This is war
In reality, the most revolutionary renovation is warfare. When nations collide, this is far and away the most tactically deep Civ ever. In board game terms, Civ I through IV are like Risk, where you can stack all your armies on one space and march around the world conquering everything in your path. Civ V scraps that system in favor of something more like global-scale chess, where each space can only be occupied by one combat unit at a time, and some, like archers and artillery, can attack over a distance. This changes absolutely everything about the way war is fought, and almost entirely for the better. Unit positioning matters almost as much as having the most technologically advanced military—and it’s far more than just placing your spearman on a defensible hill or forest tile. You’ve also got to take into account if you’re attacking across a river, flanking bonuses (putting two of your units adjacent to an enemy unit), any bombardment units or aircraft in range and the huge impact of the presence of a Great General. Plus, cities are now formidable combat units themselves with built-in defenses, and never give up without a fight. It took a bit of practice to learn how to plan my troop movements to avoid slapstick-comedy traffic jams and bottlenecks, but once I got the hang of it I found it to be extremely nuanced. I had to pause and consider how to approach an enemy city, since charging in unprepared risks annihilation by an inferior but better-prepared opponent. WRC 8 FIA World Rally Championship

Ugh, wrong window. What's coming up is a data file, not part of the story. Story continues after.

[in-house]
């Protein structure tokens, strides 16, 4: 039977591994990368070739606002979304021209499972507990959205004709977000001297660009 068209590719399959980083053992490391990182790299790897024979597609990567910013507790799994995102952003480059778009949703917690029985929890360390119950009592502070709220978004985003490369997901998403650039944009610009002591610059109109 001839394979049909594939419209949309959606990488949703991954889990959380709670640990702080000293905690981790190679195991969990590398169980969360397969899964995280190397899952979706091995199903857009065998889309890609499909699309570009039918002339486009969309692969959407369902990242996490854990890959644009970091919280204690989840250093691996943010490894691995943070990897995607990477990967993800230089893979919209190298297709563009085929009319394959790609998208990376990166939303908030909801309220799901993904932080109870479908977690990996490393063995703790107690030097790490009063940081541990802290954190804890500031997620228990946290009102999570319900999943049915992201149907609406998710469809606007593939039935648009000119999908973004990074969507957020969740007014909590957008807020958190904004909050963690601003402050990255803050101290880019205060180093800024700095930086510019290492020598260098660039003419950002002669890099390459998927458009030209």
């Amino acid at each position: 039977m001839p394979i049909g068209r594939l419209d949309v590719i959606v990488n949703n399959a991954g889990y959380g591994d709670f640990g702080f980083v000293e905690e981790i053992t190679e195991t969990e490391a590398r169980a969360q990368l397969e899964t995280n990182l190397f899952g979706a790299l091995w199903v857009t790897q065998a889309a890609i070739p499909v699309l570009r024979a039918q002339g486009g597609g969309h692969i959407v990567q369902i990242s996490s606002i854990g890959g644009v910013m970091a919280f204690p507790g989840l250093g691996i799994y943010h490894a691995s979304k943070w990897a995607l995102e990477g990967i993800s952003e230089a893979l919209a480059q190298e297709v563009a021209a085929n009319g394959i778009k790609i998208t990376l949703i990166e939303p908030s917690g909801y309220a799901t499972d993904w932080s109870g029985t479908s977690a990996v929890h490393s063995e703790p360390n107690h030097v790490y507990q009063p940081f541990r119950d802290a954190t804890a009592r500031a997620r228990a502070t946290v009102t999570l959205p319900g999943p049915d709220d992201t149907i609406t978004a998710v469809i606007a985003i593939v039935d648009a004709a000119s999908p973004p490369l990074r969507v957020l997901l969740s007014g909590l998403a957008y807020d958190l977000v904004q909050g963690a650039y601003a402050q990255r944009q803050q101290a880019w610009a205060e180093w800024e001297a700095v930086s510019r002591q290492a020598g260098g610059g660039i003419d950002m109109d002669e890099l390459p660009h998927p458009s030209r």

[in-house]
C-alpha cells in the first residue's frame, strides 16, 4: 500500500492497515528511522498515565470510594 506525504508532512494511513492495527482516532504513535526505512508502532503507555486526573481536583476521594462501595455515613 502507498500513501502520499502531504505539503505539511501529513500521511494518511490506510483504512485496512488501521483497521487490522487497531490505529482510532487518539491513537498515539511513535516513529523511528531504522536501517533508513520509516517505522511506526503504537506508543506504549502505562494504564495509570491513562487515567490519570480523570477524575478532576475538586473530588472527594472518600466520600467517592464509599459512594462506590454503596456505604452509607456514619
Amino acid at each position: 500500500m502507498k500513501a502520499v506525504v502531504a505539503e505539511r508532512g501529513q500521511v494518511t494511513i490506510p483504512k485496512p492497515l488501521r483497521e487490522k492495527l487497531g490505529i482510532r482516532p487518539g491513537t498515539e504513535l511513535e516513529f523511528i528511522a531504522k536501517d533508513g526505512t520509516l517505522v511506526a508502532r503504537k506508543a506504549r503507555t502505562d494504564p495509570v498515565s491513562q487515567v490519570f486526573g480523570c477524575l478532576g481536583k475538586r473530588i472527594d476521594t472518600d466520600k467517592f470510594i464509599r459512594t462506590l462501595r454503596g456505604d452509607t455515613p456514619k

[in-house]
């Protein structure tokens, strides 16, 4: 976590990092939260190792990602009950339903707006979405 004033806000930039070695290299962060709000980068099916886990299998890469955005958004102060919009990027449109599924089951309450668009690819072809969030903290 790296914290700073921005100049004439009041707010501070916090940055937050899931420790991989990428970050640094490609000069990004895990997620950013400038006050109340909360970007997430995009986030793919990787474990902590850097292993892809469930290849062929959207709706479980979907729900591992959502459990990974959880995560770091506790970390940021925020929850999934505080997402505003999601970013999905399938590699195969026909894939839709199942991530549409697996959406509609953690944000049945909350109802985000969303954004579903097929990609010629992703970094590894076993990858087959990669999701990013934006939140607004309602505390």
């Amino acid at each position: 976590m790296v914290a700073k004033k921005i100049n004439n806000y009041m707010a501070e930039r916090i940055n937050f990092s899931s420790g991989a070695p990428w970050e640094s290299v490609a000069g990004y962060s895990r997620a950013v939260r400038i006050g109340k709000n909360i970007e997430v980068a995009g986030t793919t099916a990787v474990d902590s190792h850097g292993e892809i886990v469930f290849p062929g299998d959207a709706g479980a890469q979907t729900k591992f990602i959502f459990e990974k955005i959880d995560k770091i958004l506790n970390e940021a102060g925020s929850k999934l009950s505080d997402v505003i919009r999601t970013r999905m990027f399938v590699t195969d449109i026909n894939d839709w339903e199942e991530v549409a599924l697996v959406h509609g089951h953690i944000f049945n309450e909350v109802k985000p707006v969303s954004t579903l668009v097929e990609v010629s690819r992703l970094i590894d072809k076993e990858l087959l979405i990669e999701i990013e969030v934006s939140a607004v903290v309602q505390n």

Combat is so engrossing that my first few games were all about conquest, even though I initially set out to win by being the first nation to research, build and launch a spaceship to another solar system. I couldn’t resist going on rampages, wiping out other nations in ‘self defense’. Oh, so I took St. Petersburg and now you want to negotiate peace, huh? Well too freaking bad! You shoulda thought of that before you decided to take a shot at me, Catherine the Great. This is a huge step forward for Civ warfare, but it isn’t perfect. Having to move each unit individually rather than in stacked groups makes moving a large force around pretty tedious. A bigger problem is the AI, which can’t grasp the subtleties—it has a bad habit of wheeling its long-range artillery directly up to my melee units. On higher difficulty levels the AI simply gets a resource boost to overwhelm you with numbers, rather than any more tactical smarts. That’s not to say it’s easy to tackle—at this point any difficulty level higher than the “normal” Prince level beats me up and takes my national lunch money —but some victories felt undeserved. Playing against human players solves that problem, and Civ V ‘s slew of flexible options let you scale a standard game’s marathon length down to a more manageable couple of hours.